Challenge to Australia to take action on tax evasion
Tearfund is looking to Australia to take action on tax evasion as the next country to chair the G20.
The call coincides with the launch this week of the development agency's new campaign, Secret's Out.
Tearfund warns that developing countries have been deprived of up to £555bn because of illicit money flows like corruption, smuggling, laundering and tax evasion.
"It's a shocking statistic," says Ben Niblett, Tearfund's Head of Campaigns.
"And more staggering when you consider the difference that sum could make, helping so many people trapped in poverty. It's why we campaign and keep up pressure to make real changes."
Tearfund is looking to new Australian Prime Minister Tony Abbott to use his position as chair of the G20 to press other countries towards greater financial openness.
"It's not about passing the buck on tackling corruption, it's passing the baton," said Mr Niblett. "Australia is in a strong position to influence other nations, especially South Africa and Brazil, still to adopt similar laws for mining, oil and gas companies.
"Working through local churches around the world, we see the crippling effects of corruption on the world's poorest people. It's often the secrecy around contracts that blights the development of a community. With greater transparency companies become part of the progress with revenue from their operations making a difference to ordinary people's lives."
G20 leaders have already agreed this year to reforms that include the automatic exchange of information on taxes by the end of 2015.
At the G8 meeting in Northern Ireland in June, leaders agreed to "tackle the misuse of companies and legal arrangements" to help clamp down on tax havens.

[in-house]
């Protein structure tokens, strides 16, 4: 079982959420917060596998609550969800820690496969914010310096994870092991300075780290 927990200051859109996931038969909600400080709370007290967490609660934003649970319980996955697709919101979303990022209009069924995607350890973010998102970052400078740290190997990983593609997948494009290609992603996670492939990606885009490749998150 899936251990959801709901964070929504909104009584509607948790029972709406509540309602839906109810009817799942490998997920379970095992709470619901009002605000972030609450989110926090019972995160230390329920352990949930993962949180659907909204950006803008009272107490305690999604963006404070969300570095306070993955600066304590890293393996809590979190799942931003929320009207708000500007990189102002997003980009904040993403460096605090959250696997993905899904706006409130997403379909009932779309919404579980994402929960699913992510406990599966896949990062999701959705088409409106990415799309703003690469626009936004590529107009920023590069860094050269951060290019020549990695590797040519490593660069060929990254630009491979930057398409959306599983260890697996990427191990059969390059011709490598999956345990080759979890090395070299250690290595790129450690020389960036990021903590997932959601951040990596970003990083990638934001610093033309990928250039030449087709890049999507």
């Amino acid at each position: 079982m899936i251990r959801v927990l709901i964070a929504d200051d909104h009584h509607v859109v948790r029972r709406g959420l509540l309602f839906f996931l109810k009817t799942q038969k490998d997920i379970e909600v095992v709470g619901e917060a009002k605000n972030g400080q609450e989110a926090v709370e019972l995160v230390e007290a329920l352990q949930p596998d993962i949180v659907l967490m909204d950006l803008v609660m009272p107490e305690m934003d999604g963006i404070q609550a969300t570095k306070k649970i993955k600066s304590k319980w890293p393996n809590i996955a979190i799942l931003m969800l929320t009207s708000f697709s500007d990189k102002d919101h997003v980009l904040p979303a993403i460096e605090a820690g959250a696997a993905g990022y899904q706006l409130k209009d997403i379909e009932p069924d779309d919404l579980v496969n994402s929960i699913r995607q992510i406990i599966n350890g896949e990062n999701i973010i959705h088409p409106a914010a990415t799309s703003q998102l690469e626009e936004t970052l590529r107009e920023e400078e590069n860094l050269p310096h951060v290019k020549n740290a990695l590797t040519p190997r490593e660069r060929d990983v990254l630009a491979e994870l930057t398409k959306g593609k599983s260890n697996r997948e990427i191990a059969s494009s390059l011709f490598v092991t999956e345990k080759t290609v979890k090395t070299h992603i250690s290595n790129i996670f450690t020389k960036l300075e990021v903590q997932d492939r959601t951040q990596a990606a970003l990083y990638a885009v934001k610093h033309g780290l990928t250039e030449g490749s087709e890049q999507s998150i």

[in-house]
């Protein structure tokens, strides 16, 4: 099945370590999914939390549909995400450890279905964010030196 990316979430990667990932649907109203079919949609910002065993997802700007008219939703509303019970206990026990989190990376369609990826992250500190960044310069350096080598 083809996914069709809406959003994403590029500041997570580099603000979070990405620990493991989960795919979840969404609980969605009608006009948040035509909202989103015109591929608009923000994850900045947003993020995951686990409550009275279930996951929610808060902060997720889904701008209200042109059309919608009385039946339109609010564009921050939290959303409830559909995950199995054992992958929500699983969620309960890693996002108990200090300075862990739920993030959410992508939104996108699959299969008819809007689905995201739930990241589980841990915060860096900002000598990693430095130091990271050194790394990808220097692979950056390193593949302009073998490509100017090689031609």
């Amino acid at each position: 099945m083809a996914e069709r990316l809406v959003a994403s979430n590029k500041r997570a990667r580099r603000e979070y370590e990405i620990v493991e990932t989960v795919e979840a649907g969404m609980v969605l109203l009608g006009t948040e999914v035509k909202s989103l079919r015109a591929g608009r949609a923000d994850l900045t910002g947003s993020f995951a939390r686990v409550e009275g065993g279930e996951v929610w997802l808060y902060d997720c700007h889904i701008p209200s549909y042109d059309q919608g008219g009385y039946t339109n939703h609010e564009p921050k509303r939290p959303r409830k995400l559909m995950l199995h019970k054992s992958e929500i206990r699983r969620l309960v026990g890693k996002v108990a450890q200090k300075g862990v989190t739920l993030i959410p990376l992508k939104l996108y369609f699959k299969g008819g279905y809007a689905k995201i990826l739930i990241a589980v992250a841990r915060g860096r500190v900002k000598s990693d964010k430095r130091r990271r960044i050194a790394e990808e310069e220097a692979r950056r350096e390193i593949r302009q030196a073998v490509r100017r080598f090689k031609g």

The European Union has brought in new laws requiring oil, gas and mining companies to publish their payments to governments and earnings in each country they operate in. Similar regulations in the US now require oil, gas and mining companies to publish details of their revenue payments to governments so that citizens can "follow the money".
Tearfund noted, however, that a third of the world is still not covered by transparency laws for extractive industries, meaning some companies are still able to operate outside of the laws and exploit natural resources.
It argues that greater transparency and access to information puts people in a stronger position to hold their governments to account and ensure money is being spent where it is should be.
Tearfund's Secret's Out campaign joins with a global network of churches and individuals in lobbying the G20 and the UK Government to maintain the pressure.
"We are thankful for the US and EU laws, for Canada committing to follow through and the mood for transparent change at the G8 in June," Mr Niblett continued.
"We want Australia's new Prime Minister to prioritise this in the year ahead because we mustn't lose the momentum now when these changes will ultimately help to end poverty."
Bishop Stephen Munga, of the Evangelical Lutheran Church of Tanzania, said: "It's hard to tell where Africa's wealth goes when there's a lack of accountability and public scrutiny – and corruption is shrouded in secrecy. That's why the best way of tackling it is to maximise transparency."
Tearfund is encouraging people to use the Nudge app, via Facebook and on iPhone and Android platforms, to lobby MPs and governments. Find out more at www.tearfund.org/app